And, as much as I suspect this article would like to actually censor some titles, it is not censorship to state your opinion. You have every right to do so. I encourage you to do so.
But please don't ignore the way #YAsaves, and please try to speak authoritatively on the subject by giving it more credence than just a cursory glance.
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I love what you've said here, especially "What crosses the line into censorship is when you try to parent not just your child, but all the other children, too."
Though, I'll have to disagree with you on "I don't know of a single author who would ever object to a parent dictating what book his or her child should read."
I've read several authors blog about how teens should be allowed to read their books regardless of what parents think. (Even, once, an author encouraging kids to hide their book behind a Charlotte's Web dust-jacket).
Ironically, that's the very mentality I had as a teen. Now that I'm parent? Not so much...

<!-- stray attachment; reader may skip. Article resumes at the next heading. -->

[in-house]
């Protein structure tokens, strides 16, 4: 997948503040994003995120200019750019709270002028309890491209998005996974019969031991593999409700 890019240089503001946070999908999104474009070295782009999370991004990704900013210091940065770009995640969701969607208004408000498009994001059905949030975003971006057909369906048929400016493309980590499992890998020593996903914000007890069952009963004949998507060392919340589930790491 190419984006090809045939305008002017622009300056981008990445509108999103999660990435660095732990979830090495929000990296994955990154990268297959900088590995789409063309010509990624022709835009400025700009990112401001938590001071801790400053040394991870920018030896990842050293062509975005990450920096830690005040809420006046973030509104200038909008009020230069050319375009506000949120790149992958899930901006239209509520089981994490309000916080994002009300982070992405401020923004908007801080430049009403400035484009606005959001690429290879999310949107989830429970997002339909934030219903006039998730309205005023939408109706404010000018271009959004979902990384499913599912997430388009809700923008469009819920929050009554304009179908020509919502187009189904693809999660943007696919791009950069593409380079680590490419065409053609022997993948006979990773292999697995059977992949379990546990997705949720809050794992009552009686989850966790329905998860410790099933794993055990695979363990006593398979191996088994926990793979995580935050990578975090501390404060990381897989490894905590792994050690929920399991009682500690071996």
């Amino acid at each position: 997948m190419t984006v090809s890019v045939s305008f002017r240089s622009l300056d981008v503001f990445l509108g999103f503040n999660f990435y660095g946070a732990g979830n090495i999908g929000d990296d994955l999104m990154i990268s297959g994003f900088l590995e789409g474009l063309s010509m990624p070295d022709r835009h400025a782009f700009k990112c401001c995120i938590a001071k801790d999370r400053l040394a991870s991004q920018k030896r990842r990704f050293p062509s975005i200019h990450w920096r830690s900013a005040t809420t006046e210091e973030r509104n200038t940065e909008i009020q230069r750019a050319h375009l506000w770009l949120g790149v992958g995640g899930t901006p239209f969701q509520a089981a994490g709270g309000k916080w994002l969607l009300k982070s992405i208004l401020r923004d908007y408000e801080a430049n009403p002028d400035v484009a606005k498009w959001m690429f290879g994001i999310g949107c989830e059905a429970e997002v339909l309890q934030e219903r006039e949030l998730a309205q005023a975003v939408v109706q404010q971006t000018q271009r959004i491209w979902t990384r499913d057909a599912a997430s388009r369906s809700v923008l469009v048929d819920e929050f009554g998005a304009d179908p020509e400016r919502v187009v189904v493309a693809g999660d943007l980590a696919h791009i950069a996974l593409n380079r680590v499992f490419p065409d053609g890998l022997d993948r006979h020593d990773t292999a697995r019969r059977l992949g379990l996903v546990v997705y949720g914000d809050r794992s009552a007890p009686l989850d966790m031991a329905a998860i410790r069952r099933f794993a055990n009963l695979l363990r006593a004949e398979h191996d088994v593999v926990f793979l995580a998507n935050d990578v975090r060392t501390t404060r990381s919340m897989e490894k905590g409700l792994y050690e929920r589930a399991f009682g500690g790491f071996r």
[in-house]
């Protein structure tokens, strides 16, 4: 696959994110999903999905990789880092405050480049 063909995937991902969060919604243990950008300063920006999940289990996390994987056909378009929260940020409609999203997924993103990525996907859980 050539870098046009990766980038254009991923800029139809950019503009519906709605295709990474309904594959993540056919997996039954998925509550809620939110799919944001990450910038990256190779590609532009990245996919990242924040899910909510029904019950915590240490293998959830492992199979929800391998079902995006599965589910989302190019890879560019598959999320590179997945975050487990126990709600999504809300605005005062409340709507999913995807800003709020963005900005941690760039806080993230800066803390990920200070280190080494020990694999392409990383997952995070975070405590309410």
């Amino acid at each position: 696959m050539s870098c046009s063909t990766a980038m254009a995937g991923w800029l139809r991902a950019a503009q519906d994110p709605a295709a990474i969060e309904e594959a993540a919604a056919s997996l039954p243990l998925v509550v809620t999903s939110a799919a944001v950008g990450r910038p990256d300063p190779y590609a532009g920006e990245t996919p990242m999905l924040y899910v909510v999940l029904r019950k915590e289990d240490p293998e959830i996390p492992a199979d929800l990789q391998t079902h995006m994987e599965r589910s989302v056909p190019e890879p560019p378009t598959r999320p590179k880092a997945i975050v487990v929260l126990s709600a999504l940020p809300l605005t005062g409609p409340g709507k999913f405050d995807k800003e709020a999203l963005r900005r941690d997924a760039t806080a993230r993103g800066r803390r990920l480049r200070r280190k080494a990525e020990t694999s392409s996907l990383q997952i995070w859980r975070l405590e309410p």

Anyway, I love how you've discussed this article, rather than just bashing the reviewer. I'm pointing others to this post. Thanks!
I agree with you. My daughter and her friends want to read YA stories with "dark" themes. They are moving toward adulthood and that's what interests them. And I was glad my daughter read SPEAK, because it was a good book and to help her realize what happens out there in the real world.
The books I read help me build the person I am today. I tend to choose a certain book because the character is struggling with the same issues. I want to see how they deal with it. =)
No matter what her opinion on the dark premises of these books, without actually reading them cover to cover, she's obviously missing out on the bigger picture, the REAL message, which is, as you say, HOPE!
And anyone who dismisses a book without really reading it is the worst sort of censor. An IGNORANT one.
Like you pointed out, "There's a difference between saying you're hungry and describing hunger. Between saying you're tortured and describing the whipping. Between saying a character died to describing the light that leaves his eyes." and isn't that the job of a writer, the purpose of a good book. To help the reader feel ALL the sides of life, good and bad. To open our hearts to the suffering of others. But most importantly, to give us hope.
"It is not censorship for a parent or guardian to decide what book his or her child reads. It's parenting...What crosses the line into censorship is when you try to parent not just your child, but all the other children, too."
Amen. Well said, Beth. Well said!